Crime Library: Criminal Minds and Methods

Otto Sanhuber: The Man in the Attic Case

Shots Ring Out!

Otto Sanhuber had spent many years as a secret lover of Dolly Oesterreich and most of that time as a resident in her and Freds attic, unknown to Fred, when a crisis erupted in a most terrible way.

It was August 22, 1922. The Oesterreichs had been out for the evening. They were quarreling when they returned home. Otto heard the noisy row. Then he heard a loud thud and the sound of Dolly screaming. Otto thought Fred was beating Dolly; actually, she had just slipped on a throw rug. He grabbed two .25-caliber guns and rushed down the stairs.

It is important to note at this point that Fred Oesterreich was never able to tell his version of the next events. All we have to go on are the words of Dolly and Otto, plus the physical evidence.

According to the stories told by both Dolly and Otto, Fred recognized Otto as the culprit he had found in his home before, leisurely helping himself to a generous leg of lamb. Flying into a rage, Fred tackled Otto, grabbing for the guns, then putting his hands around Ottos neck. One or both guns went off and a panicked Otto pulled the trigger again and again, shooting Fred a total of three times.

Fred Oesterreich lay dead on his living room floor.

What could they do? Otto believed they could make it appear that burglars had intruded into the family home and murdered the husband. For once, he gave the orders and a frightened Dolly complied. Otto divested Freds corpse of the diamond-studded chain watch, then locked Dolly into a closet, tossed the key on the floor, and scurried back upstairs to his familiar refuge.

A neighbor had heard the shots and phoned the police, who arrived shortly. Fred! Oh, Fred! they heard Dolly tearfully cry from behind the closet door of the couples bedroom. The key to it was on the carpet a few feet from the door.

Chief of Detectives Herman Cline was on the scene at the Oesterreich home that night. He took an immediate dislike to Dolly Oesterreich. She was too immaculately dressed and carefully made-up for a woman of 55, in his (rather old-fashioned) opinion. Alan Hynd describes what happened as the interrogation began.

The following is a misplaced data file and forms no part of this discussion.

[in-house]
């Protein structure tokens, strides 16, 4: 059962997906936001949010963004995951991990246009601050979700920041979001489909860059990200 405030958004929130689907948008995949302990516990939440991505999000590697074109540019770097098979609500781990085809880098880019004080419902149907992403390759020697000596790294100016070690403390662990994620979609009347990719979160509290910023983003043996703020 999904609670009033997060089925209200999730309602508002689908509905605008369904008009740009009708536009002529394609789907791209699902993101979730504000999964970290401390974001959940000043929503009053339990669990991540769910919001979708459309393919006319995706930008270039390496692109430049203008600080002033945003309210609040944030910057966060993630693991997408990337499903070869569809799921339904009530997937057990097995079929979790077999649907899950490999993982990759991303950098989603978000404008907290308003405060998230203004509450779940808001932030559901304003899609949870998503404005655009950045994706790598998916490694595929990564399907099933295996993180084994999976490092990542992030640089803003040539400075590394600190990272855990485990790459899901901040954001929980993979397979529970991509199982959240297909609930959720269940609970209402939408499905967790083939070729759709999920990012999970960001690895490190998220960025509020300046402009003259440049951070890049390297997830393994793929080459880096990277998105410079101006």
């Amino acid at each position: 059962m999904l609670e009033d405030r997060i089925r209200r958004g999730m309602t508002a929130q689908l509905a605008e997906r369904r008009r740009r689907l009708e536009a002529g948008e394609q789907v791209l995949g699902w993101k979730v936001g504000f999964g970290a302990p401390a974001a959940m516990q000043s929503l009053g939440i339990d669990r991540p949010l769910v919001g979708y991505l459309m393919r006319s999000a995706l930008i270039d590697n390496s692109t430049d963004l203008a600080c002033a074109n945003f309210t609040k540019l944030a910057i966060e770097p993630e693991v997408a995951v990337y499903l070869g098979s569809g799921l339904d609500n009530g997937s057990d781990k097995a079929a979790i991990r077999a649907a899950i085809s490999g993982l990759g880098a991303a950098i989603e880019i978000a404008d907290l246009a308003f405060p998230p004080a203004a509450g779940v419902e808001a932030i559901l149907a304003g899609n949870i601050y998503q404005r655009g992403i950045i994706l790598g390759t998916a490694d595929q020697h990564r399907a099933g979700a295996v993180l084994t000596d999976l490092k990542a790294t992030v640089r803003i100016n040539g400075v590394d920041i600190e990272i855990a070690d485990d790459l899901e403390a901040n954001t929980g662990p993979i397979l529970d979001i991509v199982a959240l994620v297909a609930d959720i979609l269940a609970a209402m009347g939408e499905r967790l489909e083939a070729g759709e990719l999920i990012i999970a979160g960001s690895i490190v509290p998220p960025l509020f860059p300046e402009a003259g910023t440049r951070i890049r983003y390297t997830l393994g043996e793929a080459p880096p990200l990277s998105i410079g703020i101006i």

He began questioning her and his suspicions were ratcheted up. Did you and your husband ever quarrel? he asked.

Never, she instantly replied.

Not even a little bit? he pressed.

She remained oddly firm. There had been no arguments between herself and the late Fred.

Cline knew that all couples have spats. Why would someone claim otherwise? He knew she must be a liar and have something to hide.

The chief and other officers carefully inventoried the residence. Only one item could be identified as missing: the husbands diamond-studded watch. However, the dead mans wallet was still in his pocket and stuffed with cash.

Cline got nowhere with Dolly Oesterreich. His attempts to trip her up and catch her in a lie or contradiction all failed. Later he would describe her as the toughest dame I ever saw.

When the crime lab came back to report that Fred Oesterreich was done in by a .25, Cline was convinced that something was wrong with Dolly Oesterreichs burglar story. No burglar uses a .25-caliber gun, he said. Why, thats a womans gun. But attempts to prove Dollys guilt were fruitless. There was one seemingly insurmountable problem with her having murdered her husband. That was the question of how she could have locked herself in the closet from the outside.

Freds close friend and business associate, Fred Keune, said he was certain a burglar had killed Fred Oesterreich. He was one of the most loved men I have ever known, Keune commented to the Los Angeles Times. As far as I know, he didnt have an enemy in the world. Telling those assembled that he and his wife frequently socialized with the Oesterreichs, Keune went on to say that, Mr. Oesterreich was probably the cause of me moving here and now that he is gone it seems everything worthwhile that was here when he was alive has faded away. . . . It was the greatest blow of our lives when we learned last night he had been killed. Im sure it is a case of burglary.

Herman Cline kept plugging away at the baffling case while the widow Oesterreich was free to get on with her life.

Get on with it she did. Once again she moved. She told others that she wanted to get away from the awful memory of Freds killing. She moved to a smaller home on North Beachwood Drive. The year 1923 began with Otto Sanhuber moving into yet another attic. He no longer had to hide from Fred Oesterreich but he had more reason than ever to want to hide from the world.

Dolly tried to settle her late husbands estate. She hired attorney Herman Shapiro. Dolly was a sensuous woman and the two began flirting, then progressed to dating. During a meeting, Dolly pulled an obviously expensive, diamond-studded mans watch out of her purse. She handed it to Shapiro and said, Here, I want you to have this. It belonged to dear Fred.

Later, she set about getting rid of the guns that had been used in her husbands killing. She had just started a relationship with an actor. She handed him a .25-caliber revolver. He knew at least part of the story of Freds violent demise. She assured him that she had had nothing to do with her husbands death but feared having the gun would incriminate her even though she was innocent.

Her friend indicated that he did understand and was happy to take it off her hands. He went to the La Brea tar pits and tossed it.